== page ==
Falcon pellets group 1

I shot the first target with Air Arms Falcon pellets because they had been the most accurate back in Part 3. After the first shot I looked at the target through my spotting scope that’s a pair of MeoStar 10X42 binoculars. For close distance these binos are quicker to set up and all that I need. read more


Diana 35: Part 5

by Tom Gaylord
Writing as B.B. Pelletier

Diana 35
Diana 35 pellet rifle.

Part 1
Part 2
Part 3
Part 4

A history of airguns

This report covers:

  • Basic velocity test background
  • Today with Hobbys
  • Firing behavior
  • Cocking effort
  • Trigger pull
  • Qiang Yuan Training pellets
  • Falcons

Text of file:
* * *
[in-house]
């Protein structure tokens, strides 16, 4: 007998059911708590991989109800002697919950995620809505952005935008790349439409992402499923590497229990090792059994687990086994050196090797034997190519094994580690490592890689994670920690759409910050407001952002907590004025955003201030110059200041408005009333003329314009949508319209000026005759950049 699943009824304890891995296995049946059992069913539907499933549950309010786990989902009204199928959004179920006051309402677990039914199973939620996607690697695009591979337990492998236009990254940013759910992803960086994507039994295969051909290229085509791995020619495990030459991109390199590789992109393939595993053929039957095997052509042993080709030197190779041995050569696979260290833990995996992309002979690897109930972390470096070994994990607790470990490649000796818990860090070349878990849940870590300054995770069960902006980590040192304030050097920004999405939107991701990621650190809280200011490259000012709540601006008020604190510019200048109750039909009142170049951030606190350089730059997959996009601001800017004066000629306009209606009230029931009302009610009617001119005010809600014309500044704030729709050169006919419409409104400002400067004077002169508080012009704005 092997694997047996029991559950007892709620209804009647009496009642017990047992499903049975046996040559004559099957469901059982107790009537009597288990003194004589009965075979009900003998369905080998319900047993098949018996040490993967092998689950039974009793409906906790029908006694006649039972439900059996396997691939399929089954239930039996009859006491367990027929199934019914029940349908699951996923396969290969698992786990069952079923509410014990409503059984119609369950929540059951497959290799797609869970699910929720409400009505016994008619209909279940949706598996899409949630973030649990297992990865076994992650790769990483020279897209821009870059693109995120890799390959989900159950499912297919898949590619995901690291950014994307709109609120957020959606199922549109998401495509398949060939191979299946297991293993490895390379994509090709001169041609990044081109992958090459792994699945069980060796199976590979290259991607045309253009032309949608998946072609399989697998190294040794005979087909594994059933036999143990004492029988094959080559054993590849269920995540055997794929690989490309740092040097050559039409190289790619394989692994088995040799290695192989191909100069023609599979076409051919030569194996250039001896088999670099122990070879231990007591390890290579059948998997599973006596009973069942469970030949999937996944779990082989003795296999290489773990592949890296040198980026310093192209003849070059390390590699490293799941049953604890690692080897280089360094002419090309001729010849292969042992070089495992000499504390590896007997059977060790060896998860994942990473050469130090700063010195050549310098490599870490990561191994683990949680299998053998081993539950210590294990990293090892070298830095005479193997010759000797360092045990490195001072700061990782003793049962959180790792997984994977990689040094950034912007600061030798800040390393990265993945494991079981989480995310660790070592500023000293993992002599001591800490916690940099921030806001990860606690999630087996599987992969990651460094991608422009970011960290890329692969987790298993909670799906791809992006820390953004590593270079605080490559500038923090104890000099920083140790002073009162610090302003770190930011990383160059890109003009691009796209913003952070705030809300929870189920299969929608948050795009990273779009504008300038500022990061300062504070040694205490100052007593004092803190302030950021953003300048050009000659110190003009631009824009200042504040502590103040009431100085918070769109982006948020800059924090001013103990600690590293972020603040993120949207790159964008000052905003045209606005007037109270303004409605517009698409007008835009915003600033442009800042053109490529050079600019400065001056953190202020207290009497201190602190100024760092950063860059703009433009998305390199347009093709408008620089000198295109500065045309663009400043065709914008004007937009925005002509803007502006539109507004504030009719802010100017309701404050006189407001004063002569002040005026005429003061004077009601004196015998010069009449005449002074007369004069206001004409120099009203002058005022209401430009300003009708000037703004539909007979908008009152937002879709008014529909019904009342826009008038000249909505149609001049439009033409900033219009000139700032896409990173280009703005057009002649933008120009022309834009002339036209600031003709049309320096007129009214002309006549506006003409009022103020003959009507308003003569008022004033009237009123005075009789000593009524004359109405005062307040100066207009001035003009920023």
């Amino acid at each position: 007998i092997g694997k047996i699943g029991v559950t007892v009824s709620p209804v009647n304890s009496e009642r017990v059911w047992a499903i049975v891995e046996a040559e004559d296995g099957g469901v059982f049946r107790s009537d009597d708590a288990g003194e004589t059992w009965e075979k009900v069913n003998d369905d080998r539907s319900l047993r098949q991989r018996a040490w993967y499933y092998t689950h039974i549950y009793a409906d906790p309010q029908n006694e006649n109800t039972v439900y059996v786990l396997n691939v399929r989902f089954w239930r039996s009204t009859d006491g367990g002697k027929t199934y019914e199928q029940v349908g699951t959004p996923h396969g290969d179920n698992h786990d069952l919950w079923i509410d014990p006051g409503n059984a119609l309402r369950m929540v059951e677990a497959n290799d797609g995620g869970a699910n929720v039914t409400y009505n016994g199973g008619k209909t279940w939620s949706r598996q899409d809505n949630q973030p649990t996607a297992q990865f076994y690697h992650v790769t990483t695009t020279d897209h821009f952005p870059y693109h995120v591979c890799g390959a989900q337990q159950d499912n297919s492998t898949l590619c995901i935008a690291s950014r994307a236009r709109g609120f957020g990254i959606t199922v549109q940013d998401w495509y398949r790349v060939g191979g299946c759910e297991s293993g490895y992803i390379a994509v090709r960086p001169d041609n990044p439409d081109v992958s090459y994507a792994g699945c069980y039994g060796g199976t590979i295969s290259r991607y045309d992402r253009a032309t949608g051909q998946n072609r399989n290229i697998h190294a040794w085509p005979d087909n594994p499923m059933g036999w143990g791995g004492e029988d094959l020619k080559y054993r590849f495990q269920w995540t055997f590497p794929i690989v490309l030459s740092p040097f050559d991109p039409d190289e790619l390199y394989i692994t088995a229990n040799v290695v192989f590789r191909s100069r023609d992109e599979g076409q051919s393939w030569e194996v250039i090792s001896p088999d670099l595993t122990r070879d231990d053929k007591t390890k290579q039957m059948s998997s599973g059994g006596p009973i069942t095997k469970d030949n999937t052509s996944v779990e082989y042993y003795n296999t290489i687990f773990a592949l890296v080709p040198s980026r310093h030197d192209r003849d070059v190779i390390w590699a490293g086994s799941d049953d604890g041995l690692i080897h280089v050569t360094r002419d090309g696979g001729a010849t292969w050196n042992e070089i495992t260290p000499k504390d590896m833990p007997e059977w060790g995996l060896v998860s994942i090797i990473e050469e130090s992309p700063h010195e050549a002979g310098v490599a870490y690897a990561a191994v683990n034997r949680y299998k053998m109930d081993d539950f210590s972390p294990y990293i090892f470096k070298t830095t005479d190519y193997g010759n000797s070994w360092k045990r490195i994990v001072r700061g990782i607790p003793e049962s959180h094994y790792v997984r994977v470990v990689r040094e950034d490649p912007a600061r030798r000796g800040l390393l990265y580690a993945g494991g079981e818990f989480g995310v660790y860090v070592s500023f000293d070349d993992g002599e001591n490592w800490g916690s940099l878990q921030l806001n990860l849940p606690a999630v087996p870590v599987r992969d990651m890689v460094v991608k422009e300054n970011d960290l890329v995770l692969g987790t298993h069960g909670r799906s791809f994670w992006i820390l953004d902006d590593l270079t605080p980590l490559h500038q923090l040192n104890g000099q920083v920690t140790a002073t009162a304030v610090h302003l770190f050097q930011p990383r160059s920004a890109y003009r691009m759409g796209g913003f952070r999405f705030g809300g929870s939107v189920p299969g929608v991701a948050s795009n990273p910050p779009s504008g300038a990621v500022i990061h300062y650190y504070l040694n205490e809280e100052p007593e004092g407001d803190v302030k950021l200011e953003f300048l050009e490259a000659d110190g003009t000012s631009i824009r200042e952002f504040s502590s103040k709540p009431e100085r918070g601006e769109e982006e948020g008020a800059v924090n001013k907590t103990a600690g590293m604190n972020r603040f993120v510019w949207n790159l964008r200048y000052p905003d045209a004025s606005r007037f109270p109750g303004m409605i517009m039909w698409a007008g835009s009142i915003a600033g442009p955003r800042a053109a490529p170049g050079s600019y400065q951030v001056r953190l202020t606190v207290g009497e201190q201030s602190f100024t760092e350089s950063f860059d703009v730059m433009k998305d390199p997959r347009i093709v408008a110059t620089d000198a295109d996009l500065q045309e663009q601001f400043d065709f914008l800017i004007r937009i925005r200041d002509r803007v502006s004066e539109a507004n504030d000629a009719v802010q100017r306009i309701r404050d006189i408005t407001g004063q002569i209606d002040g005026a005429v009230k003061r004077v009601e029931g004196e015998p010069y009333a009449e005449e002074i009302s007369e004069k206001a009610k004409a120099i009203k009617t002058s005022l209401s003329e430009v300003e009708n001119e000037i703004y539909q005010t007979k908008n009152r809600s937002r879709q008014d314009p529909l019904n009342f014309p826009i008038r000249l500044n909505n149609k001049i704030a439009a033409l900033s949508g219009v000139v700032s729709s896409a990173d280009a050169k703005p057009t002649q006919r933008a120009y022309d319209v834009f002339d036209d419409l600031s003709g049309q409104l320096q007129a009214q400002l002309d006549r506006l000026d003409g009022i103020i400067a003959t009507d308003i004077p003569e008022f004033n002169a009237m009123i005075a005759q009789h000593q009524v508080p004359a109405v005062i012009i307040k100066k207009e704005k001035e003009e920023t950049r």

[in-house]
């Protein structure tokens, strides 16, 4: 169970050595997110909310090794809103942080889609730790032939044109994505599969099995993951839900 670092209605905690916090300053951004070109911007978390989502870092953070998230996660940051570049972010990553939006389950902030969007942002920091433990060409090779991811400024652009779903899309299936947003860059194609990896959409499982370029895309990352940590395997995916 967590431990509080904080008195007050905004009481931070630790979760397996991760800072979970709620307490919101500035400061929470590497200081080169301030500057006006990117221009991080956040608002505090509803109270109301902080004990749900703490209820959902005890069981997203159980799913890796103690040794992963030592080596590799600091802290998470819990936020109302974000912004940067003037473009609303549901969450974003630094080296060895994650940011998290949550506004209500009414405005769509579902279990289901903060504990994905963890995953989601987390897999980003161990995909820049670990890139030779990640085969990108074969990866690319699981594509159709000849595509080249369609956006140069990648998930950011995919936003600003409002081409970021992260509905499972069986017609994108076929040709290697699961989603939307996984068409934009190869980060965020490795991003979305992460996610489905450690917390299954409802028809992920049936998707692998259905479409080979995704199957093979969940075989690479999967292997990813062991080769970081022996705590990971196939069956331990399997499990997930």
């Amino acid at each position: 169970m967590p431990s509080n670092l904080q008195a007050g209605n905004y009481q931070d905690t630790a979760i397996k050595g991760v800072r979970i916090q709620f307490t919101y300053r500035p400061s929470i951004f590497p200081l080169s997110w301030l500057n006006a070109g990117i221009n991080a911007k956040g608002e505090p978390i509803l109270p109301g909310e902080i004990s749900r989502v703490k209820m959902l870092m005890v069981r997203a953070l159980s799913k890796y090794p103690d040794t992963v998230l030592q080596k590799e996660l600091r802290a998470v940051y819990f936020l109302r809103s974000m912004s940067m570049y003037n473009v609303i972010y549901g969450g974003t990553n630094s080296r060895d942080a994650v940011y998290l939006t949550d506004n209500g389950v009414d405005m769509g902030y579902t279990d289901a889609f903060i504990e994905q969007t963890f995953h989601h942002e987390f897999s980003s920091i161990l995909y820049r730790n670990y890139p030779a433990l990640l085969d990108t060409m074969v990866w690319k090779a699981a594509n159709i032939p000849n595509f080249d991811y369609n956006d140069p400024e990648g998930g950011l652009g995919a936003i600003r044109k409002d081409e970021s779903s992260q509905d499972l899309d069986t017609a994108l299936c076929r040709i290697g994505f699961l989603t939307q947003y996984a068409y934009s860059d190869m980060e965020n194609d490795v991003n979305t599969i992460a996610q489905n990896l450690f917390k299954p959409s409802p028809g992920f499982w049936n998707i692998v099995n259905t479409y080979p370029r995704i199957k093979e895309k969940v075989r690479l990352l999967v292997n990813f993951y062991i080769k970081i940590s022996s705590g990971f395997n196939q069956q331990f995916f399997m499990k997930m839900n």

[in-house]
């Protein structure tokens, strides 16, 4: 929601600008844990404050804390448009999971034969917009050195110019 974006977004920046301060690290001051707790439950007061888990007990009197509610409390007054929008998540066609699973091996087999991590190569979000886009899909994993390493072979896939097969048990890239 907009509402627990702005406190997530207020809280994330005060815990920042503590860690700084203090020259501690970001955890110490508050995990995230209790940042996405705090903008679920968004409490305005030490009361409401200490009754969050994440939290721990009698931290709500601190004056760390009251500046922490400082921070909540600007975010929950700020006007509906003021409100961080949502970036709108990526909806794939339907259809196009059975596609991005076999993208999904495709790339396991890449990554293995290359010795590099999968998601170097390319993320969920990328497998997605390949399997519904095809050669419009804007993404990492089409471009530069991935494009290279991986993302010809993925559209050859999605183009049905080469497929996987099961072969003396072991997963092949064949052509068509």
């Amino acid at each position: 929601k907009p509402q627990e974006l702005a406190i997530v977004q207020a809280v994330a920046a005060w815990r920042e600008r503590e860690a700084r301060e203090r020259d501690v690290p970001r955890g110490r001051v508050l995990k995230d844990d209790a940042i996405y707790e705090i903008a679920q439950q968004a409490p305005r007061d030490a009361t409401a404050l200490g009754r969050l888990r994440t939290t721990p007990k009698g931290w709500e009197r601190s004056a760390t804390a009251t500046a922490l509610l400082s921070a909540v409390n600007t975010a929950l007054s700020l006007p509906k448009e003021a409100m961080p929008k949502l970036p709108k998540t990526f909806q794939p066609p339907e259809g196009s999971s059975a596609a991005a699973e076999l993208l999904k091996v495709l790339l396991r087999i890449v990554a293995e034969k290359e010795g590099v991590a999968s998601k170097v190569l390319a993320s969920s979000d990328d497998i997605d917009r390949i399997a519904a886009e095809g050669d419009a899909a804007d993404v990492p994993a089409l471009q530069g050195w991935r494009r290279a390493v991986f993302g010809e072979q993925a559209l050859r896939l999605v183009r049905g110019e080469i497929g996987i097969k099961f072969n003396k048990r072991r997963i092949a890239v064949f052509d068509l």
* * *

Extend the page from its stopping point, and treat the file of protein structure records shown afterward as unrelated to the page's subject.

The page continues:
• Discussion
  • Summary

Today we see how the lube tune and cleaning I did with the Diana 35 affected velocity. In addition to what I told you in Part four, I also put 5 drops of Crosman Pellgunoil down the transfer port five days before this test, to soak into the leather piston seal.

Basic velocity test background

We don’t know a lot about this Diana 35 powerplant, apart from the work I showed you in Part 4. I did test it for velocity in Part 2 with RWS Hobby pellets, but that was all I did. I knew I would be going into the powerplant anyhow, so all I wanted was to establish where the rifle was when I started. read more


Diana 35: Part 4

by Tom Gaylord
Writing as B.B. Pelletier

Diana 35
Diana 35 pellet rifle.

Part 1
Part 2
Part 3

A history of airguns

This report covers:

  • Disassembly
  • Trigger pin
  • Mainspring and guide out
  • Dry inside
  • Out comes the piston
  • Cleanup
  • Assembly and lubrication
  • Mainspring
  • Gettin’ it back together
  • Assembling the trigger
  • Done
  • The difference
  • How does it work?
  • Summary